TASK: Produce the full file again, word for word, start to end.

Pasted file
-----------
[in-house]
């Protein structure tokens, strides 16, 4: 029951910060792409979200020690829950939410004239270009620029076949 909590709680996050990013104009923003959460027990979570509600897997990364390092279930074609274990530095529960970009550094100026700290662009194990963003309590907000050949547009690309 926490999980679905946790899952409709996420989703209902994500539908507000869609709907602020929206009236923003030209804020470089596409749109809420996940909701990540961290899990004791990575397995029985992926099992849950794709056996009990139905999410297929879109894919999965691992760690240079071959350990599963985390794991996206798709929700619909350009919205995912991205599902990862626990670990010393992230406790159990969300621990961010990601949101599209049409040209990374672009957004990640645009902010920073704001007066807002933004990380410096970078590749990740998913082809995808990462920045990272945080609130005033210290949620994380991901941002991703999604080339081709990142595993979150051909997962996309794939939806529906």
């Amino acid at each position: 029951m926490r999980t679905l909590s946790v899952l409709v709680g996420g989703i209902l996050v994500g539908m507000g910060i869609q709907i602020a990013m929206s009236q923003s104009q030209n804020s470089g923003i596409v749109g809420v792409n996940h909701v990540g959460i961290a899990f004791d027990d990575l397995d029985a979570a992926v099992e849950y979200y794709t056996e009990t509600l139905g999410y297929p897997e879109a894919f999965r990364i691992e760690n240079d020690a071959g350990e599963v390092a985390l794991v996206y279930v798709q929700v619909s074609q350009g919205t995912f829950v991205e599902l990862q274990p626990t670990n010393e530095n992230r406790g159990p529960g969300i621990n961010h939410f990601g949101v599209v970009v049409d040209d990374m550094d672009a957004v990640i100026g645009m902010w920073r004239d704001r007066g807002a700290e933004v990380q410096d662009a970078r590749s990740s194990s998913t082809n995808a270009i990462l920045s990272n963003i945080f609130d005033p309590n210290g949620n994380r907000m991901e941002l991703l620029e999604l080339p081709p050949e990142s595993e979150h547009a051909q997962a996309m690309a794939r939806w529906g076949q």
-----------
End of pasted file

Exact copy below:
[in-house]
């Protein structure tokens, strides 16, 4: 029951910060792409979200020690829950939410004239270009620029076949 909590709680996050990013104009923003959460027990979570509600897997990364390092279930074609274990530095529960970009550094100026700290662009194990963003309590907000050949547009690309 926490999980679905946790899952409709996420989703209902994500539908507000869609709907602020929206009236923003030209804020470089596409749109809420996940909701990540961290899990004791990575397995029985992926099992849950794709056996009990139905999410297929879109894919999965691992760690240079071959350990599963985390794991996206798709929700619909350009919205995912991205599902990862626990670990010393992230406790159990969300621990961010990601949101599209049409040209990374672009957004990640645009902010920073704001007066807002933004990380410096970078590749990740998913082809995808990462920045990272945080609130005033210290949620994380991901941002991703999604080339081709990142595993979150051909997962996309794939939806529906």
């Amino acid at each position: 029951m926490r999980t679905l909590s946790v899952l409709v709680g996420g989703i209902l996050v994500g539908m507000g910060i869609q709907i602020a990013m929206s009236q923003s104009q030209n804020s470089g923003i596409v749109g809420v792409n996940h909701v990540g959460i961290a899990f004791d027990d990575l397995d029985a979570a992926v099992e849950y979200y794709t056996e009990t509600l139905g999410y297929p897997e879109a894919f999965r990364i691992e760690n240079d020690a071959g350990e599963v390092a985390l794991v996206y279930v798709q929700v619909s074609q350009g919205t995912f829950v991205e599902l990862q274990p626990t670990n010393e530095n992230r406790g159990p529960g969300i621990n961010h939410f990601g949101v599209v970009v049409d040209d990374m550094d672009a957004v990640i100026g645009m902010w920073r004239d704001r007066g807002a700290e933004v990380q410096d662009a970078r590749s990740s194990s998913t082809n995808a270009i990462l920045s990272n963003i945080f609130d005033p309590n210290g949620n994380r907000m991901e941002l991703l620029e999604l080339p081709p050949e990142s595993e979150h547009a051909q997962a996309m690309a794939r939806w529906g076949q």